Story Slam: This month’s story slam theme was Womanhood, so I pulled out my "Woman of Valor" story, which is starting to get to having a reasonable ending. It went fairly well, though I finished third, so didn’t walk away with any money. I do wish, however, that this would go back to being on a Thursday night, because it conflicted with The Grapevine and I had to make an actual choice.

World Baseball Classic: Oh, well. Israel had a good run, but blew it in the second round.

Culpeper Tells / Virginia Storytelling Alliance Gathering: This past weekend was the Culpeper Tells festival and, once again, the VASA Gathering was held together with it. I preferred when we had a separate retreat, which made for a different sort of event, but I’ll take what I can get. I took off from work on Friday, intending to get some household odds and ends done and drive out earlyish. But I fell prey to the lure of napping and hit the road later than I intended, subjecting me to the inevitable slog through Gainesville. I was not all that enthusiastic to arrive at the hotel and find myself parking next to a vehicle advertising Pest Control and, specifically, "thermo bed bug eradication." Either their method works or the guy with the bedbug truck was just staying overnight at the hotel, as I didn’t get bitten by anything, but it was still disturbing.

Anyway, a bunch of us went out to dinner at Luigi’s which is mediocre red sauce Italian food. At least our server was mostly up to dealing with a big group. We came back to the hotel for a concert by Lynn Ruehlmann and Megan Hicks. Lynn blended the story of Psyche and Eros with the story of her own marriage, while Megan told a folk tale and her personal love story separately. Both were very good. That was followed by a story swap.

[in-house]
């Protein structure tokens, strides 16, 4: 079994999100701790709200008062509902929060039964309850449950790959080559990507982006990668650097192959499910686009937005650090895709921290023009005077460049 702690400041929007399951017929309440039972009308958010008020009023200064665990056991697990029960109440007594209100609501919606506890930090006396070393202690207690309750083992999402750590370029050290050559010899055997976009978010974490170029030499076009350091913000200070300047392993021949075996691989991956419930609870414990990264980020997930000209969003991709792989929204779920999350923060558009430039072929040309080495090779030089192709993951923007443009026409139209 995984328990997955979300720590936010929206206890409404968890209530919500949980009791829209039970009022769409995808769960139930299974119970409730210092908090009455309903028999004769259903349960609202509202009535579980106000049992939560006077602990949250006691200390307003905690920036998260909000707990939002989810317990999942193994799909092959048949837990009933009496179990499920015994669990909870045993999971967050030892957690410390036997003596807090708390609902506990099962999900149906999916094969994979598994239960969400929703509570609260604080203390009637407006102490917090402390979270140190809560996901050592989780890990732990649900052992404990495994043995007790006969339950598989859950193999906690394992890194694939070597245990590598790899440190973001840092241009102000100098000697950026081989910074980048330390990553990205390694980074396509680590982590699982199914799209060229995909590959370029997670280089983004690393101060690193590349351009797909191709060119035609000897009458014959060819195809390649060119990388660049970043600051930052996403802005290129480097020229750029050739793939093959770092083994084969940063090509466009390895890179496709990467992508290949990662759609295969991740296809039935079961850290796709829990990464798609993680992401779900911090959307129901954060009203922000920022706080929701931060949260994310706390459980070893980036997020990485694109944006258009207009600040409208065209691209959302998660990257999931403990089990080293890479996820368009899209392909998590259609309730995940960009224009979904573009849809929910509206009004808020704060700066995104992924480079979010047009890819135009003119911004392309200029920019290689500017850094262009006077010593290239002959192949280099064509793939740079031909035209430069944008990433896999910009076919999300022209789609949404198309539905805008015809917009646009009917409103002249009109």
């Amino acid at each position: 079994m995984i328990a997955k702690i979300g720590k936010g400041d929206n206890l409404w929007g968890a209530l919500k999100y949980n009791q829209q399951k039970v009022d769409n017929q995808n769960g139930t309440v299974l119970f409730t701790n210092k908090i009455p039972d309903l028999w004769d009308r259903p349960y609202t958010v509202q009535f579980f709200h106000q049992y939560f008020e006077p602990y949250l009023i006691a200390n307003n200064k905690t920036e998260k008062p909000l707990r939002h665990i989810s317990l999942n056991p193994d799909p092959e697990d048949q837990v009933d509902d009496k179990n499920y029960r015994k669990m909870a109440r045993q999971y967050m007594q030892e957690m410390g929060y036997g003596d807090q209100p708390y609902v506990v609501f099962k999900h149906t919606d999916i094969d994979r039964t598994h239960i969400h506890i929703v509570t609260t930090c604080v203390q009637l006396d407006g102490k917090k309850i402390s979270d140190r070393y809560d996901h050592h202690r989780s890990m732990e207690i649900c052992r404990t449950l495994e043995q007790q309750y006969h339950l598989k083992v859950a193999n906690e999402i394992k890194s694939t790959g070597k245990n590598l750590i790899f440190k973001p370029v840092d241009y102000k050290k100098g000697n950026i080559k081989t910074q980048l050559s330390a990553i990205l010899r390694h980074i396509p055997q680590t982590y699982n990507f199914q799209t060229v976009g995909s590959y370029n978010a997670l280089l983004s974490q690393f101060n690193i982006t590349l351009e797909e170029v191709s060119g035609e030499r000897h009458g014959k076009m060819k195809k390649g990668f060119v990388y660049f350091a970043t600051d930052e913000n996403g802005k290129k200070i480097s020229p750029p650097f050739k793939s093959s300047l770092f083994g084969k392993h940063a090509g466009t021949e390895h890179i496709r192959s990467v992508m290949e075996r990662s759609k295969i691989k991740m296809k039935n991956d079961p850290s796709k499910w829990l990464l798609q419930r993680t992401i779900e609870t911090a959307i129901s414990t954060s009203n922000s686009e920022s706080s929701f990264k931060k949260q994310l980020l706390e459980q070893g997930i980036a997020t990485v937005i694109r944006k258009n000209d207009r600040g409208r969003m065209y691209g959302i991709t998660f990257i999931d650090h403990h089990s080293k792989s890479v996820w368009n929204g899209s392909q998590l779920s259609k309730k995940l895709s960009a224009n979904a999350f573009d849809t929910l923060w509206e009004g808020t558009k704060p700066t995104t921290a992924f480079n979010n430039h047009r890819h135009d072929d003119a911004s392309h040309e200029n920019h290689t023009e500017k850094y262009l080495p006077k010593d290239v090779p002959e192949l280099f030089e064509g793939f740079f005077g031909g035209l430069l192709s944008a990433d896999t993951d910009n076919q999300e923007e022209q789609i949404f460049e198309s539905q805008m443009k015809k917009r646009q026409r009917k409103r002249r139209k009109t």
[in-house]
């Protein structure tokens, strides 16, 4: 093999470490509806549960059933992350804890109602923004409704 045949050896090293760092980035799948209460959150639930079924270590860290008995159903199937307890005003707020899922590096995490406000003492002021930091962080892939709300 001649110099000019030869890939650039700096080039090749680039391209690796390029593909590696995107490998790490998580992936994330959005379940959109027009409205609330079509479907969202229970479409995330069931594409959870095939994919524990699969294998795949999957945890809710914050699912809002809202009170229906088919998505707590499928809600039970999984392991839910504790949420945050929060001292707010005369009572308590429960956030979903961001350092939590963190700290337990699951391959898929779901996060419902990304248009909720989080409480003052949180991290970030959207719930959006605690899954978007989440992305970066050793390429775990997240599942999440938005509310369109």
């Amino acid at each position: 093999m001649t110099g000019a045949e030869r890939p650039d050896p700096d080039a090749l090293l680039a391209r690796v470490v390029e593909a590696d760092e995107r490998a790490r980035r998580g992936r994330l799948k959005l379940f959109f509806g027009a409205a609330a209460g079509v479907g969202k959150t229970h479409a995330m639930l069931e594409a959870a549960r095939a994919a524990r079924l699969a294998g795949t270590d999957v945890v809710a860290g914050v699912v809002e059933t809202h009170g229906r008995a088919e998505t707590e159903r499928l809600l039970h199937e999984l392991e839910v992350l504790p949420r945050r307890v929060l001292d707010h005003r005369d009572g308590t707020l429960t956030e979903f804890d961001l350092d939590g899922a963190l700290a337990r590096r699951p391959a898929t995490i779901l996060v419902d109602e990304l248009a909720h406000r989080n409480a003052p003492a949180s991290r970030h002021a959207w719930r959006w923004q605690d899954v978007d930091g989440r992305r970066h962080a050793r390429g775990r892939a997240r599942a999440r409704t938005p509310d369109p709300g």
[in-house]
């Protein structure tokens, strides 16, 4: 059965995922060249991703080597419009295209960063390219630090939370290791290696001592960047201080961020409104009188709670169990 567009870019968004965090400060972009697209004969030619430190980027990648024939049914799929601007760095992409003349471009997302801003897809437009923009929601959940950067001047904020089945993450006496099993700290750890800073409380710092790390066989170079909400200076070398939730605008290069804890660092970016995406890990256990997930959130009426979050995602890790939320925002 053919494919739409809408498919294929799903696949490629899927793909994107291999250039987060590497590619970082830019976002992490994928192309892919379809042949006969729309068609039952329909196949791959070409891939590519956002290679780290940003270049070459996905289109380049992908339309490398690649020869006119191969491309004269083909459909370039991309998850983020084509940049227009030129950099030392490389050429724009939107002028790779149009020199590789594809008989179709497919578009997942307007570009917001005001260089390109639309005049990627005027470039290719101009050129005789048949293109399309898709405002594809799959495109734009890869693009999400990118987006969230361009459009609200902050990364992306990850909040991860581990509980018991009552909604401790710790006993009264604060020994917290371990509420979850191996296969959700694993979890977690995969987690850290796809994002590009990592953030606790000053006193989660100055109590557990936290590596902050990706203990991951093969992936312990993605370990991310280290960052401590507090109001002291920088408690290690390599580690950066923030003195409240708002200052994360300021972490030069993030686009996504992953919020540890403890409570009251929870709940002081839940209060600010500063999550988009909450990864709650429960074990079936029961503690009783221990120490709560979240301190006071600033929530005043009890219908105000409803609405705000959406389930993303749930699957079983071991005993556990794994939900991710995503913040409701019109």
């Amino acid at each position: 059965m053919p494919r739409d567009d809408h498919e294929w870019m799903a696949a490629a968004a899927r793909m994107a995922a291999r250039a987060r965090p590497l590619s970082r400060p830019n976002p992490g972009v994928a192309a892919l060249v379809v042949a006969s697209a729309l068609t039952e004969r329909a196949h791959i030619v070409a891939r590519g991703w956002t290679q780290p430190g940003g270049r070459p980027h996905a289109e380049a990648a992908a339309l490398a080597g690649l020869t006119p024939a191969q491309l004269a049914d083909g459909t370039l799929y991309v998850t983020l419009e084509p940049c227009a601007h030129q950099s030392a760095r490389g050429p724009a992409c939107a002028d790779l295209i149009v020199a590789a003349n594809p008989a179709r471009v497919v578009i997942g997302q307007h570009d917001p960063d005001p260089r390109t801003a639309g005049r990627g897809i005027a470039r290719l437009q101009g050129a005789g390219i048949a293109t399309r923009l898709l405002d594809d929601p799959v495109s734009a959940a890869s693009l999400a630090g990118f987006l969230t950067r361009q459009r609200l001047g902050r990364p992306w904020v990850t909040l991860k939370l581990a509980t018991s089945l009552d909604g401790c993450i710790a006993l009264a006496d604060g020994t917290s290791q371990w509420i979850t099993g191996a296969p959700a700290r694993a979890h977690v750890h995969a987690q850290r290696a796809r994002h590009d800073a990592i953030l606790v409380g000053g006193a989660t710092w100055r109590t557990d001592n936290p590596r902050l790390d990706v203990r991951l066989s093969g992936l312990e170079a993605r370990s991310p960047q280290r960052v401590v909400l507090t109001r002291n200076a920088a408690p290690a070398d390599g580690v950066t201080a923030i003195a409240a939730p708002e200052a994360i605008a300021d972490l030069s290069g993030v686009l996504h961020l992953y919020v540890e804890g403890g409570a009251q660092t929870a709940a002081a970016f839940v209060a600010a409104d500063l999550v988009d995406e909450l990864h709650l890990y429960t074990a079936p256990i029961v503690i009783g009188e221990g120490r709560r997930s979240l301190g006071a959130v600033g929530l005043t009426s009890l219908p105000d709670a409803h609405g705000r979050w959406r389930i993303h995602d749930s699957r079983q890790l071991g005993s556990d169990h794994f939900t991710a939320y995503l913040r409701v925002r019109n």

Megan did a workshop on Saturday morning, mostly emphasizing that we are all living history. There was a lot of confusion about when we were supposed to get into the room at the library, as well as confusion over who was signed up for what.

The actual festival started after lunchtime. There were four tellers – Geraldine Buckley, Michael Reno Harrell, Adam Booth, and Donald Davis. Each of them had just under an hour in the afternoon and then another half hour in the evening concert. The highlight of the day as far as I was concerned was Adam’s telling of "Ashton," a story from his Appalachian series, involving a coal miner's wife, and the early recordings of country music. It was exquisitely crafted and well-told. I should also note that I thought it was interesting that all of the tellers were telling more or less personal stories and there weren’t any traditional stories at all. By the way, there was also a story slam, but my name didn’t get drawn from the hat, alas.